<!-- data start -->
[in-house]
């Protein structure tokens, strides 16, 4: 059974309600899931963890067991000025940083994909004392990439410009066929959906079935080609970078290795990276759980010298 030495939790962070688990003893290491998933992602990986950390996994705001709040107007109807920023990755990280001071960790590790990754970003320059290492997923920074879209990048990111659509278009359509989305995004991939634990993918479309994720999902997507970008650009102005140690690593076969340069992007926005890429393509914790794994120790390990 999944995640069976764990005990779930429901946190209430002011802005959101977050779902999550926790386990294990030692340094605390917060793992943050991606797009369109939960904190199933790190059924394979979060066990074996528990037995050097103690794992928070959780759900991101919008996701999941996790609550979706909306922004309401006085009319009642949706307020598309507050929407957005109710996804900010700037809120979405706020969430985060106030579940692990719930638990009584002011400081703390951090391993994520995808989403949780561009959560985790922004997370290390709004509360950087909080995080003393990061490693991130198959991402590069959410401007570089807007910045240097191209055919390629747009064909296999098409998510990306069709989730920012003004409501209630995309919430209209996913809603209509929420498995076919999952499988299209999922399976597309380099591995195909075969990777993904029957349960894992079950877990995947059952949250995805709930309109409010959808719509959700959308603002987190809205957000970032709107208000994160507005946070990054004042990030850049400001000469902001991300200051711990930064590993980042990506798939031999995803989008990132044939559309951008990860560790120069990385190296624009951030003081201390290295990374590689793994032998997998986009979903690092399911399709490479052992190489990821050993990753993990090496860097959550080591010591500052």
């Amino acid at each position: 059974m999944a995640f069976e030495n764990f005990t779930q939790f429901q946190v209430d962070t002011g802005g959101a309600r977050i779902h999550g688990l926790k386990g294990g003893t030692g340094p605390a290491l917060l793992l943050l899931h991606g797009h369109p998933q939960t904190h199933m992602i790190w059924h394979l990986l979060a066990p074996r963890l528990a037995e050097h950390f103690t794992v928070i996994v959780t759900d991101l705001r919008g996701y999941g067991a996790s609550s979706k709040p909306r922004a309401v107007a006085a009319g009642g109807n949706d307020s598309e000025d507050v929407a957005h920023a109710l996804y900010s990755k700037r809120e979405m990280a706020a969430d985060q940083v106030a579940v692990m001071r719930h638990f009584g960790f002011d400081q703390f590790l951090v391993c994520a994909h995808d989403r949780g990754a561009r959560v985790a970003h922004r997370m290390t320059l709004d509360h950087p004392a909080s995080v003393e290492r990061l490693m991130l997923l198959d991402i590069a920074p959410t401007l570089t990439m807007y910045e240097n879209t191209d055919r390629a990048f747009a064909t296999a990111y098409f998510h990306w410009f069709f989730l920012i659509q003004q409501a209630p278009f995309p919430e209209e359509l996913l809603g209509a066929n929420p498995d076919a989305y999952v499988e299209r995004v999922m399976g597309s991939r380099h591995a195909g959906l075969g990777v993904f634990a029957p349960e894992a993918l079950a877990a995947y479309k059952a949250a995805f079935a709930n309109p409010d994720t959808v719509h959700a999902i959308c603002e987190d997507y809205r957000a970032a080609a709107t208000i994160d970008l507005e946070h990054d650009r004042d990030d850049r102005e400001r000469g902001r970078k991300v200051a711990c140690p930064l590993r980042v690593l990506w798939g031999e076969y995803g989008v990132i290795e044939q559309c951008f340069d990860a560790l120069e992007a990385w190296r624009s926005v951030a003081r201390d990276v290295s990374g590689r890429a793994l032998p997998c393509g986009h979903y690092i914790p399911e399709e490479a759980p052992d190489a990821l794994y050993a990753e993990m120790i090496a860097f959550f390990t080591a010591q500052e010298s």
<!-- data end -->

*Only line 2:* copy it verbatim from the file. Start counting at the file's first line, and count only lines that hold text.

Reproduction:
């Protein structure tokens, strides 16, 4: 059974309600899931963890067991000025940083994909004392990439410009066929959906079935080609970078290795990276759980010298 030495939790962070688990003893290491998933992602990986950390996994705001709040107007109807920023990755990280001071960790590790990754970003320059290492997923920074879209990048990111659509278009359509989305995004991939634990993918479309994720999902997507970008650009102005140690690593076969340069992007926005890429393509914790794994120790390990 999944995640069976764990005990779930429901946190209430002011802005959101977050779902999550926790386990294990030692340094605390917060793992943050991606797009369109939960904190199933790190059924394979979060066990074996528990037995050097103690794992928070959780759900991101919008996701999941996790609550979706909306922004309401006085009319009642949706307020598309507050929407957005109710996804900010700037809120979405706020969430985060106030579940692990719930638990009584002011400081703390951090391993994520995808989403949780561009959560985790922004997370290390709004509360950087909080995080003393990061490693991130198959991402590069959410401007570089807007910045240097191209055919390629747009064909296999098409998510990306069709989730920012003004409501209630995309919430209209996913809603209509929420498995076919999952499988299209999922399976597309380099591995195909075969990777993904029957349960894992079950877990995947059952949250995805709930309109409010959808719509959700959308603002987190809205957000970032709107208000994160507005946070990054004042990030850049400001000469902001991300200051711990930064590993980042990506798939031999995803989008990132044939559309951008990860560790120069990385190296624009951030003081201390290295990374590689793994032998997998986009979903690092399911399709490479052992190489990821050993990753993990090496860097959550080591010591500052």